Article 6(1) of the Kyoto Protocol allows any Party included in Annex I to transfer to, or acquire from, another Party included in Annex I, reduction units of greenhouse gas emissions – described as emission reduction units or ERUs – resulting from investment in projects aimed at reducing anthropogenic emissions by sources or enhancing anthropogenic removals by sinks, including the sequestering of carbon by land use, land-use change or forestry, of greenhouse gases in any sector of the economy. This mechanism is subject to a number of requirements that are set out in Article 6(1). First, the project requires the approval of both the parties involved as transferor and transferee respectively. Second, the reduction of greenhouse gas emissions resulting from any such project must be ‘additional to any that would otherwise occur’. In other words, if the reduction of emissions would have still resulted otherwise, independently of the project, then no ERUs would be available for transfer or acquisition. Third, a State may not acquire ERUs if it is not itself in compliance with its obligations under Articles 5, requiring the establishment of a national system for the estimation of anthropogenic emissions by sources and removals by sinks of all greenhouse gases not controlled by the Montreal Protocol, and 7, requiring submission of information, of the Kyoto Protocol. Finally, the acquisition of ERUs must in any case be ‘supplemental to domestic actions for the purposes of meeting commitments under Article 3’.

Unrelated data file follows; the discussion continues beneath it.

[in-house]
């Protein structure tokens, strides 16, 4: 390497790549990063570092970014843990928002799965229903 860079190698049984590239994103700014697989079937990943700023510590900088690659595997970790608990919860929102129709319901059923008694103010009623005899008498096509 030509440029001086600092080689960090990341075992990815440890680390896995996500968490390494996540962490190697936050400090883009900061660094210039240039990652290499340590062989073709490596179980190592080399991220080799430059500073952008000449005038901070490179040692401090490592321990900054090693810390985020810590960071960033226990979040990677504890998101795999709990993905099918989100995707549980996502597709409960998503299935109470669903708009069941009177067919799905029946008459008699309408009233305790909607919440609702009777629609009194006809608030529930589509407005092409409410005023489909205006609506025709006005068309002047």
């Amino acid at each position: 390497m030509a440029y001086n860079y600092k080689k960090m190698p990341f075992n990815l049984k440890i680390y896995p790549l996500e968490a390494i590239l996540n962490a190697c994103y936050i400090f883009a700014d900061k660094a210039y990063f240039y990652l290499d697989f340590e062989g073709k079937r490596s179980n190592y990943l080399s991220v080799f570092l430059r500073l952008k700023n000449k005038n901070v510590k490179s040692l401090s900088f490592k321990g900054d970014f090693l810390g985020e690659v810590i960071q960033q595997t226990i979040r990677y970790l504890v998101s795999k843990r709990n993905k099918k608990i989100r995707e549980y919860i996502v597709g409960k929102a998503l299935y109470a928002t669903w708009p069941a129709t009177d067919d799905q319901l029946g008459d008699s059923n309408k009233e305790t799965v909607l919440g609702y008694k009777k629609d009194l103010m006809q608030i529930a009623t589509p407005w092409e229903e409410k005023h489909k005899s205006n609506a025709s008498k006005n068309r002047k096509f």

It may perhaps be added that the Kyoto Protocol also envisages participation by ‘legal entities’ other than State Parties – presumably including the private sector and international organizations – in the finance and organization of such projects. Article 6(3) of the Protocol permits a Party to authorize a legal entity to participate in ‘action leading to the generation, transfer or acquisition’ of ERUs, provided however that the generation, transfer or acquisition remains under the responsibility of the authorizing State Party.
The Clean Development Mechanism (CDM)
Under Article 12 of the Kyoto Protocol, Parties included in Annex I may finance emission reduction projects in States which have not made commitments under the Protocol to meet greenhouse gas emission reduction targets; in other words, in the territories of those developing States that are not listed in Annex I. Article 12(2) of the Protocol sets out clearly the objective which is to ‘assist Parties not included in Annex I in achieving sustainable development and in contributing to the ultimate objective of the Convention, and to assist Parties included in Annex I in achieving compliance with their … commitments under Article 3’.